How much money is laundered through Aussie homes?


By Leith van Onselen

Back in April, the Paris-Based Financial Action Task Force (FATF) on money laundering released its report on Australia, which found that Australian residential property is a haven for international money laundering, particularly from China. The report also recommended that Australia implement counter-measures to ensure that real estate agents, lawyers and accountants facilitating real estate transactions are captured by the regulatory net [my emphasis]:

Australia remains at significant risk of an inflow of illicit funds from persons in foreign countries who find Australia a suitable place to hold and invest funds, including in real estate…

Large amounts are suspected to be laundered out of China into the Australian real estate market. China and other countries within the Asia-Pacific region were also seen as likely sources of corruption proceeds that are laundered in Australia…

Most DNFBPs, including real estate agents and legal professionals, are also not subject to AML/CTF controls or suspicious transaction reporting obligations, even though they are highlighted as being high-risk for ML activities…

The authorities should place more emphasis on pursuing ML investigations and prosecutions at the federal as well at the State/Territory level.

Then in June, the Australian Transaction Reports and Analysis Centre (AUSTRAC) released a strategic analysis brief, which warned that “laundering of illicit funds through real estate is an established money laundering method in Australia”:

AUSTRAC has identified high-value goods, including real estate, to be a significant money laundering channel in Australia. Asset confiscation cases show the breadth of criminal investment in high-value goods and the scale of criminal wealth that can be laundered and invested this way…

Criminals may be drawn to real estate as a channel to launder illicit funds due to the:
◾ability to buy real estate using cash
◾ability to disguise the ultimate beneficial ownership of real estate
◾relative stability and reliability of real estate investment
◾ability to renovate and improve real estate, thereby increasing the value.

Criminals are also motivated to buy property for further profit or lifestyle reasons.

Compared to other methods, money laundering through real estate – both residential and commercial – can be relatively uncomplicated, requiring little planning or expertise. Large sums of illicit funds can be concealed and integrated into the legitimate economy through real estate…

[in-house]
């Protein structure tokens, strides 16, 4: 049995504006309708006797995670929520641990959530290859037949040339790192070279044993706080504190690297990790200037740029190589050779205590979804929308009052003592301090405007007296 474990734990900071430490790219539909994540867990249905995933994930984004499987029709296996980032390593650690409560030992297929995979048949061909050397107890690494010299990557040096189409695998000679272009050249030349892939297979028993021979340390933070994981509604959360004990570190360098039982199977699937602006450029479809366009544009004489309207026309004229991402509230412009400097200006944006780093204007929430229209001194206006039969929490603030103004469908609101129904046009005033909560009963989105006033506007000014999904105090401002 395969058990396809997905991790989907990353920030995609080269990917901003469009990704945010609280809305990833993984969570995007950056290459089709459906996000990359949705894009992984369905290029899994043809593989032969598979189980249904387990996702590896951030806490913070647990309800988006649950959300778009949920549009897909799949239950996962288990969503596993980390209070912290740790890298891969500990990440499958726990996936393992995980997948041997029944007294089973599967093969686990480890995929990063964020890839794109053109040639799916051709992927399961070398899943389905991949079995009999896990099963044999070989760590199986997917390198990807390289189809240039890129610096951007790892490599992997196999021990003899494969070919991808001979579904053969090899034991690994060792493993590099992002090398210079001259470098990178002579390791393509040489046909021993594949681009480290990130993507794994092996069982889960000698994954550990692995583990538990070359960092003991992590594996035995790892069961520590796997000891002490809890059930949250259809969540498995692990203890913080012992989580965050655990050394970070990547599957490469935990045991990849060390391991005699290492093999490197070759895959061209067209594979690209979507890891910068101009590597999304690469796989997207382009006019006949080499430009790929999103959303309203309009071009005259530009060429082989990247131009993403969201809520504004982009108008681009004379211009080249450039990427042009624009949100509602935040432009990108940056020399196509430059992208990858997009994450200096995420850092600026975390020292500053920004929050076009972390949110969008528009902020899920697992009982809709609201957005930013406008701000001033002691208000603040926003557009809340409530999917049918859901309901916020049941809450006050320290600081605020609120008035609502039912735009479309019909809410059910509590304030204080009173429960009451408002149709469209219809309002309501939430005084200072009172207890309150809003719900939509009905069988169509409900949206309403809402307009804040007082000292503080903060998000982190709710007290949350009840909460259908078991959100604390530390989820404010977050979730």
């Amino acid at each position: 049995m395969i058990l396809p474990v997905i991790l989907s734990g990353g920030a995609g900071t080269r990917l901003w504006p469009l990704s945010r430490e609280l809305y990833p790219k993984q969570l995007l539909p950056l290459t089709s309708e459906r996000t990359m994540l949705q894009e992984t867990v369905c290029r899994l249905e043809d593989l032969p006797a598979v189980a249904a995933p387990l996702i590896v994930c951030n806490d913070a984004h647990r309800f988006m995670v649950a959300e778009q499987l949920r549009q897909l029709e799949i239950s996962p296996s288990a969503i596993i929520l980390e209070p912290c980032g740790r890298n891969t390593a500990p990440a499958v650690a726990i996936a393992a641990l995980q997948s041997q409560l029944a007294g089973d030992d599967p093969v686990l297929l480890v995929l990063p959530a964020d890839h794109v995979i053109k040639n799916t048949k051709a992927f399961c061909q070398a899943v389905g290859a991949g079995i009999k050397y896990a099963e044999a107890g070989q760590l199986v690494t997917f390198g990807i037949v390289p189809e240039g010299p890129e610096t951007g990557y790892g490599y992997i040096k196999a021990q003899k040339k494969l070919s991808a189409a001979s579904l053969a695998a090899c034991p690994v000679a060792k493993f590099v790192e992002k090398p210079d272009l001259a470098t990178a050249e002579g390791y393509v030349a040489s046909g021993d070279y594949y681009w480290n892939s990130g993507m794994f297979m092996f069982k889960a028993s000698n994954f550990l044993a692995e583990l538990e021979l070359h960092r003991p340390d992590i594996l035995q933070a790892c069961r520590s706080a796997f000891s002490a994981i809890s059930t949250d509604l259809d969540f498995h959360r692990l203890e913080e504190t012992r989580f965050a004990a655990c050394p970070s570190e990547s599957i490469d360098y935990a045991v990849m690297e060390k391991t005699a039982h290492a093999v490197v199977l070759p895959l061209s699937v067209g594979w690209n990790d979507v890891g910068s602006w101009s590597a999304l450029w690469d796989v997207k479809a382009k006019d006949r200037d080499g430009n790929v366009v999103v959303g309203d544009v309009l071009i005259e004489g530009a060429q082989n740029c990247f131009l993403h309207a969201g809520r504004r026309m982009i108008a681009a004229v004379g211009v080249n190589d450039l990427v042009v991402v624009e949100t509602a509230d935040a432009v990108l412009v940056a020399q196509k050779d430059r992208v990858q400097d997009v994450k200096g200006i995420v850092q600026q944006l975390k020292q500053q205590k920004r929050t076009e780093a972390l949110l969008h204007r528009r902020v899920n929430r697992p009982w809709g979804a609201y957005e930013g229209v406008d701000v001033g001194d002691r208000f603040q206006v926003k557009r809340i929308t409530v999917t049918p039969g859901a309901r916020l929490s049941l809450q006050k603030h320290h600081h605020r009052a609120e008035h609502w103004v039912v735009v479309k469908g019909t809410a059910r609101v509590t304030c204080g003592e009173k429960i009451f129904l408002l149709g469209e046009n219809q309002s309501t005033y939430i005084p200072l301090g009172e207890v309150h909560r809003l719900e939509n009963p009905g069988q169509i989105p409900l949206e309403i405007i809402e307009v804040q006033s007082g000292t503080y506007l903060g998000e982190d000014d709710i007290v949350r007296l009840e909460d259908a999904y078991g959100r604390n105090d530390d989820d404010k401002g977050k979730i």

Today, has reported another damning assessment from the Paris-Based FATF, which has named the Gold Coast as a money-laundering hotspot in an international crime report, and slammed the blind-eye from authorities, which has allowed money laundering activities to go on unimpeded:

The Financial Action Task Force, a Paris-based group which fights money laundering across the world, said authorities had turned a blind eye to the Gold Coast’s problem.

“Federal and state action is not effectively coordinated,” the report said.

“For example, while money laundering of foreign illicit proceeds through real estate is perceived to be a risk for Queensland’s Gold Coast, Queensland has no money laundering convictions for this activity.

“(The) Australian Federal Police indicated that it does not focus on this risk, believing this money laundering activity relates to state level predicates, whereas the Queensland Crime and Corruption Commission stated it does not focus on this risk as it relates to foreign money and is thus a matter for Australian Federal Police.”

It is worth re-iterating that the draft rules on anti-money laundering affecting real estate were released in 2007, but have been all but ignored by the federal government. In the meantime, dodgy money, especially from China, has been allowed to enter Australia largely unimpeded, helping to price young Australians out of home ownership (assisted of course by egregious tax policies, the immigration ponzi, and planning bottlenecks).


It is quite astonishing that the Abbott Government spends so much time breeding fear around the threat of terrorism, all the while it allows corrupt foreign funds to be washed through our homes.

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About the author
Leith van Onselen is Chief Economist at the MB Fund and MB Super. He is also a co-founder of MacroBusiness. Leith has previously worked at the Australian Treasury, Victorian Treasury and Goldman Sachs.